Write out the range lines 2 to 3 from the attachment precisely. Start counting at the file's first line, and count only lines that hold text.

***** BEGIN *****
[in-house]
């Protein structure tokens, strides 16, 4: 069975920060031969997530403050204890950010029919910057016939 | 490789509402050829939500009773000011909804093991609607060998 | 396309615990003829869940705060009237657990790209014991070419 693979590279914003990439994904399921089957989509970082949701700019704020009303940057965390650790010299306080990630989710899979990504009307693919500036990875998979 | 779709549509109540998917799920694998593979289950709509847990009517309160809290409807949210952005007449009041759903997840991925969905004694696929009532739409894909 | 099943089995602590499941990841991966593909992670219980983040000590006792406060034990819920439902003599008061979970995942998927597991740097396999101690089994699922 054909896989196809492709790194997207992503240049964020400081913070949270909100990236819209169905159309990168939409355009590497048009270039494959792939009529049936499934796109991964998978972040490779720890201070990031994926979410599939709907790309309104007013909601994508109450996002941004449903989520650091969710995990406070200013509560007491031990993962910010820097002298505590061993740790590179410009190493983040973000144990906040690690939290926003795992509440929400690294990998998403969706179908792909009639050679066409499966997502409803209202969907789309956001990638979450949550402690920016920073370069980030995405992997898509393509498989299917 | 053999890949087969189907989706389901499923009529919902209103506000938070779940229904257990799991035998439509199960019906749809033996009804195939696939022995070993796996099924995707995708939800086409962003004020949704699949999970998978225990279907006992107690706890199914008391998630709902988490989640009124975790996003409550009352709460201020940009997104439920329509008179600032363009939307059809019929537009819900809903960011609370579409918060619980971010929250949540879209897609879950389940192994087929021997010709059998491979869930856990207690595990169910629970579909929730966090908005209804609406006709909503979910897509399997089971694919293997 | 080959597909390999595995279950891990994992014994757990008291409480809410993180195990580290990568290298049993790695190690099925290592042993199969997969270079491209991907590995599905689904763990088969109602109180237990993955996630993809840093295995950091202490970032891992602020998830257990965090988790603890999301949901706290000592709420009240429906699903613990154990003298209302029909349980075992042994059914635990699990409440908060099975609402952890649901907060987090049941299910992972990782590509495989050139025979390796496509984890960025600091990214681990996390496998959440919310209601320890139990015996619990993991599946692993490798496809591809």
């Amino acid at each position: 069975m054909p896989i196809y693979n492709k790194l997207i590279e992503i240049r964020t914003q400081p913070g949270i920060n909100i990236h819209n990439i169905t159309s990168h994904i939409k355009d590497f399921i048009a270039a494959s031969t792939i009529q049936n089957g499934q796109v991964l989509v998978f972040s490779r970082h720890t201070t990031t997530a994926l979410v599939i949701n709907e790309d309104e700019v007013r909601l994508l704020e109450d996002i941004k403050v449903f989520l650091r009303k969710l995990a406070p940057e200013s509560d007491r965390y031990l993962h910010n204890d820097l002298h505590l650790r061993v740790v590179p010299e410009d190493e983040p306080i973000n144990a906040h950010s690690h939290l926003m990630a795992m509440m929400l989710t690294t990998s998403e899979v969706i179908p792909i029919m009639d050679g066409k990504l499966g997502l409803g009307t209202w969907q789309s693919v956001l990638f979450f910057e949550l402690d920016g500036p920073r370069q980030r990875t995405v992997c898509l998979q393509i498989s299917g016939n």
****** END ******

């Protein structure tokens, strides 16, 4: 069975920060031969997530403050204890950010029919910057016939 | 490789509402050829939500009773000011909804093991609607060998 | 396309615990003829869940705060009237657990790209014991070419 693979590279914003990439994904399921089957989509970082949701700019704020009303940057965390650790010299306080990630989710899979990504009307693919500036990875998979 | 779709549509109540998917799920694998593979289950709509847990009517309160809290409807949210952005007449009041759903997840991925969905004694696929009532739409894909 | 099943089995602590499941990841991966593909992670219980983040000590006792406060034990819920439902003599008061979970995942998927597991740097396999101690089994699922 054909896989196809492709790194997207992503240049964020400081913070949270909100990236819209169905159309990168939409355009590497048009270039494959792939009529049936499934796109991964998978972040490779720890201070990031994926979410599939709907790309309104007013909601994508109450996002941004449903989520650091969710995990406070200013509560007491031990993962910010820097002298505590061993740790590179410009190493983040973000144990906040690690939290926003795992509440929400690294990998998403969706179908792909009639050679066409499966997502409803209202969907789309956001990638979450949550402690920016920073370069980030995405992997898509393509498989299917 | 053999890949087969189907989706389901499923009529919902209103506000938070779940229904257990799991035998439509199960019906749809033996009804195939696939022995070993796996099924995707995708939800086409962003004020949704699949999970998978225990279907006992107690706890199914008391998630709902988490989640009124975790996003409550009352709460201020940009997104439920329509008179600032363009939307059809019929537009819900809903960011609370579409918060619980971010929250949540879209897609879950389940192994087929021997010709059998491979869930856990207690595990169910629970579909929730966090908005209804609406006709909503979910897509399997089971694919293997 | 080959597909390999595995279950891990994992014994757990008291409480809410993180195990580290990568290298049993790695190690099925290592042993199969997969270079491209991907590995599905689904763990088969109602109180237990993955996630993809840093295995950091202490970032891992602020998830257990965090988790603890999301949901706290000592709420009240429906699903613990154990003298209302029909349980075992042994059914635990699990409440908060099975609402952890649901907060987090049941299910992972990782590509495989050139025979390796496509984890960025600091990214681990996390496998959440919310209601320890139990015996619990993991599946692993490798496809591809």
């Amino acid at each position: 069975m054909p896989i196809y693979n492709k790194l997207i590279e992503i240049r964020t914003q400081p913070g949270i920060n909100i990236h819209n990439i169905t159309s990168h994904i939409k355009d590497f399921i048009a270039a494959s031969t792939i009529q049936n089957g499934q796109v991964l989509v998978f972040s490779r970082h720890t201070t990031t997530a994926l979410v599939i949701n709907e790309d309104e700019v007013r909601l994508l704020e109450d996002i941004k403050v449903f989520l650091r009303k969710l995990a406070p940057e200013s509560d007491r965390y031990l993962h910010n204890d820097l002298h505590l650790r061993v740790v590179p010299e410009d190493e983040p306080i973000n144990a906040h950010s690690h939290l926003m990630a795992m509440m929400l989710t690294t990998s998403e899979v969706i179908p792909i029919m009639d050679g066409k990504l499966g997502l409803g009307t209202w969907q789309s693919v956001l990638f979450f910057e949550l402690d920016g500036p920073r370069q980030r990875t995405v992997c898509l998979q393509i498989s299917g016939n």